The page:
Now that it is obvious why a wireless network has to be secured, it is time to find out how.

The following steps will only take a few minutes each, but will make a big difference. The results will fend off all but the most determined and skillful crackers.

Change the default password

Almost all wireless devices can be managed via a web interface that can be accessed by simply typing its IP address in a browser''s address field. While the admin interface is password protected, the default password set by the manufacturer is always the same. Any wireless network sniffer program will easily discover the manufacturer of the wireless device because it willingly broadcasts that information. Anybody can download the manual from the manufacturer''s website, and get the default password to that manufacturer''s devices in seconds. As a result, an intruder can type in the default IP address of the wireless gateway to get to the admin interface, and try the default password to log in and access the device settings. Knowing the manufacturer of the device gives the intruder the additional benefit of being able to employ cracks or exploit vulnerabilities specific to that manufacturer.

Disable SSID Broadcast

The SSID is the name of the wireless network. In order to connect to a wireless network, its name needs to be known. By default, wireless gateways happily broadcast the SSID to be picked up by any wireless network device for easy configuration. Hiding the SSID by disabling SSID broadcast will make it much harder for an intruder because he will have to start guessing. It has to be mentioned that while most wireless gateway devices offer the option to disable SSID broadcast, some devices require a firmware upgrade, and some devices do not offer that option at all.

Change the SSID

Disabling SSID broadcast doesn''t help much if the SSID remains the manufacturer''s default, which is just as easily found in the manual as the default admin password. The SSID should be changed to a custom phrase that is difficult to guess. The use of non-dictionary words as well as numbers and special characters for the new SSID is encouraged.

Enable encryption

Wireless devices support the wireless encryption protocol (WEP) with either 64-bit or 128-bit encryption. 64-bit encryption has been proven to be very weak and easily broken, 128-bit encryption is recommended because it is a lot more difficult to break (though far from impossible). Some devices might require a firmware upgrade to support 128-bit encryption. Encryption works by entering the encryption key on the wireless gateway as well as on the PC with the wireless card. All transmitted data is encrypted for the transfer between the two devices. If the encryption key does not match, the wireless gateway will not communicate. Enabling encryption will usually discourage the casual lazy cracker and send him off to find an easier target.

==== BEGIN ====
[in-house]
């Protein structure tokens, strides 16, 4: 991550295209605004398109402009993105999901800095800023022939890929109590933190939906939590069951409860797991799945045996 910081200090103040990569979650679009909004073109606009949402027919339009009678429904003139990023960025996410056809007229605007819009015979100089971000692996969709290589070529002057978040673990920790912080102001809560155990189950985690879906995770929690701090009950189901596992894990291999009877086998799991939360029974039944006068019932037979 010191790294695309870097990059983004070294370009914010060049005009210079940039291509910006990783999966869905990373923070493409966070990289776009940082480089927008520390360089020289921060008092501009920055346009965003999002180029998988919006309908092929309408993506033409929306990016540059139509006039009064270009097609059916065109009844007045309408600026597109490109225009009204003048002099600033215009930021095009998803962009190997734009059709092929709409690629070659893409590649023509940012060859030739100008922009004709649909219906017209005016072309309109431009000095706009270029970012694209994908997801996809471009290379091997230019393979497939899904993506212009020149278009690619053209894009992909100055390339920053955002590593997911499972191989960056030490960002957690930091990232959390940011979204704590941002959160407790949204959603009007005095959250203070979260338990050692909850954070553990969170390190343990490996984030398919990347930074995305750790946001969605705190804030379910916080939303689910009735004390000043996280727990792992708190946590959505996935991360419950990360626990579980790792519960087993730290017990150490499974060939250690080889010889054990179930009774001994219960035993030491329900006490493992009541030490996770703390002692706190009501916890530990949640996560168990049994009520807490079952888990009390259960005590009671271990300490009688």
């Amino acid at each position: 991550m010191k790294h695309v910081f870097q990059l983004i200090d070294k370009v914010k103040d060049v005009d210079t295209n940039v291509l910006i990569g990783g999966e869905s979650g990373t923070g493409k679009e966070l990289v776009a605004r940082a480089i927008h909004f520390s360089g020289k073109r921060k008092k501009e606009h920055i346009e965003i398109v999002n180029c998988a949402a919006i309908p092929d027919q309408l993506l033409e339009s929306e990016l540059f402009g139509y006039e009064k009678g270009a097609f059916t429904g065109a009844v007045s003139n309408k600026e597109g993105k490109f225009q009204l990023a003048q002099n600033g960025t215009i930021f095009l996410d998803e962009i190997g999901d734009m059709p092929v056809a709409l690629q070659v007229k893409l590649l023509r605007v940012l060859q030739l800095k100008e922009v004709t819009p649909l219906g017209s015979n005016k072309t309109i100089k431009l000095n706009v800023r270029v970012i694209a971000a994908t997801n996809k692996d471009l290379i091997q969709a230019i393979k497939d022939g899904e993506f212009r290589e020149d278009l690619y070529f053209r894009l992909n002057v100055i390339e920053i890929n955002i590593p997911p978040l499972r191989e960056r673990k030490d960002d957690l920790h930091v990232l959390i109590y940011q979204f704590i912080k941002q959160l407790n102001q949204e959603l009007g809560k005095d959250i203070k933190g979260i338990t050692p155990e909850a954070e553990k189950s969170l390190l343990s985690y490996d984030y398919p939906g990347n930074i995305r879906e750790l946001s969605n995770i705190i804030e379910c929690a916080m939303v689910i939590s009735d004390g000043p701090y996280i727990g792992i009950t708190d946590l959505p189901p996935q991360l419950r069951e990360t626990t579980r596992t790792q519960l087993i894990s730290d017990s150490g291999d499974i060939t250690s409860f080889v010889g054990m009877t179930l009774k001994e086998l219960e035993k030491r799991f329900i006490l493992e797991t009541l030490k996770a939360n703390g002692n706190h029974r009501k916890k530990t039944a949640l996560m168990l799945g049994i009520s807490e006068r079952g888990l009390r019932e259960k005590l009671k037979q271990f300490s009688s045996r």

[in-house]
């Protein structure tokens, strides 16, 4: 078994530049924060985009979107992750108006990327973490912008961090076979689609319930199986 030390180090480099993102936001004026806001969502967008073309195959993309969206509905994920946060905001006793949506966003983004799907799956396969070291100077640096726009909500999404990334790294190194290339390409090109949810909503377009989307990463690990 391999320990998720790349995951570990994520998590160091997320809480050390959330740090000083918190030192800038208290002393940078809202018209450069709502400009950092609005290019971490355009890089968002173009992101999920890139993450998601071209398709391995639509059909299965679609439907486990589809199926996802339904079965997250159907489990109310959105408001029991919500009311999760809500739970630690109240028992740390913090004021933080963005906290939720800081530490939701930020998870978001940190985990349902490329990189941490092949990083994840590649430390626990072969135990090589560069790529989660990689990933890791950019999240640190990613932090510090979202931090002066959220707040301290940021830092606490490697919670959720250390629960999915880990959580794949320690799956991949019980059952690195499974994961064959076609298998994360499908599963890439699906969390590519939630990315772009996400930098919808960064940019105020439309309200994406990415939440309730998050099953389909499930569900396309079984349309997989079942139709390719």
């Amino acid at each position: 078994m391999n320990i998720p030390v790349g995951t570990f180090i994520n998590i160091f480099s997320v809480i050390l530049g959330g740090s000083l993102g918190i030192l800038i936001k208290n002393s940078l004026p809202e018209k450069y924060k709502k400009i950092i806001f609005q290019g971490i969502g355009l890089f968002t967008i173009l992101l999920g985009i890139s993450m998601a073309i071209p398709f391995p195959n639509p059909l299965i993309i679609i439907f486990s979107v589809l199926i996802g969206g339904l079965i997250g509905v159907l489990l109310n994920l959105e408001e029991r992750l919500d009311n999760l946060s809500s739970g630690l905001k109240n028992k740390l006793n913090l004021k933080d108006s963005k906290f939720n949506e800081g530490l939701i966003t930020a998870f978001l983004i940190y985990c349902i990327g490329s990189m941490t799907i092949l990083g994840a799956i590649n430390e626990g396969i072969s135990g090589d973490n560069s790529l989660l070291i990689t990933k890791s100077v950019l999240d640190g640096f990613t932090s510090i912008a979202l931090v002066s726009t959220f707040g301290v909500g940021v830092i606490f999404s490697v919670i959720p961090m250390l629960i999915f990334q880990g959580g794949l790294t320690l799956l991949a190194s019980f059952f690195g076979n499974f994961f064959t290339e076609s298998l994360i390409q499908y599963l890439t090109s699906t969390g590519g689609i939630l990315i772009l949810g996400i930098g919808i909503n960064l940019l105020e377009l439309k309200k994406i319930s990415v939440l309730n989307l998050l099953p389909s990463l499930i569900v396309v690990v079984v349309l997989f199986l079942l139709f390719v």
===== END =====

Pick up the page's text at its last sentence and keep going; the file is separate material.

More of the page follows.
Disable DHCP

Most gateway devices by default have DHCP enabled. This means that any new host on a network that makes its presence known and broadcasts a request for an IP address and TCP/IP configuration information will be automatically provided this information without questioning. This is very convenient for the legitimate user because it means real plug-and-play (minus the "plug" part since it''s wireless). However, it also makes it very easy for the intruder to connect to a wireless network. By simply setting his laptop to use DHCP it will immediately receive all TCP/IP configuration information he needs to connect to the network.

While it is an inconvenience and requires more maintenance from the legitimate user, disabling DHCP and manually assigning static IP addresses creates another hurdle for the intruder. It requires him to manually configure his laptop with what he thinks are the correct TCP/IP properties to be able to connect to the network.

Change the default subnet

Disabling DHCP doesn''t help much if the subnet remains the manufacturer''s default, which is just easily found in the manual as the default admin password or SSID. Most devices use the common default subnet of with a subnet mask of The subnet should be changed to another private subnet. There are a number of non-routable IP address ranges that are reserved exclusively for use on private networks. These ranges are,, and - plenty to choose from. This will prevent the intruder from assigning himself a static IP address and TCP/IP configuration information based on the manufacturer''s default subnet.

Use MAC address filtering

Each network adapter has a unique hardware address also called MAC address. The first half of the MAC address identifies the manufacturer of the network adapter, the second half identifies the network adapter. This hardware address is unique (more or less) for each network card. Most wireless gateway devices support MAC address filtering. The way this works is that the legitimate user creates a list and enters only the MAC addresses for network cards that he is aware of and that he wants to be able to access the wireless network. Any network adapter with a MAC address that doesn''t match a MAC address in the approved list will be automatically denied access. Only machines with an authorized MAC address are allowed to participate in the network. MAC addresses can be spoofed by a savvy intruder, but using MAC filtering is another good deterrent.

Practice safe computing

Even though the network is private and hidden behind a gateway device with a firewall, common sense precautions still need to be used, including but not limited to:

  • Use safe passwords for all user accounts. Use non-dictionary words, include numbers, special characters, upper and lower case letters. Use passwords longer than 8 characters. Change passwords every month.

  • Password-protect any network shares

  • Require a user login for all computers, disable the guest account

  • Install Antivirus software on all computers and keep it current

  • Install software firewalls on all computers

  • Monitor log files such as event logs, firewall logs, antivirus logs, etc. for unusual activity


As documented in this article, there are many very valid reasons why all wireless networks should be secured. It is extremely easy to do so with not much effort and little time. Armed with this knowledge, it would be foolish not to take the necessary precautions and secure that wireless network. A few minutes of reading the manual and a few minutes of changing settings could prevent a boatload of trouble in the future.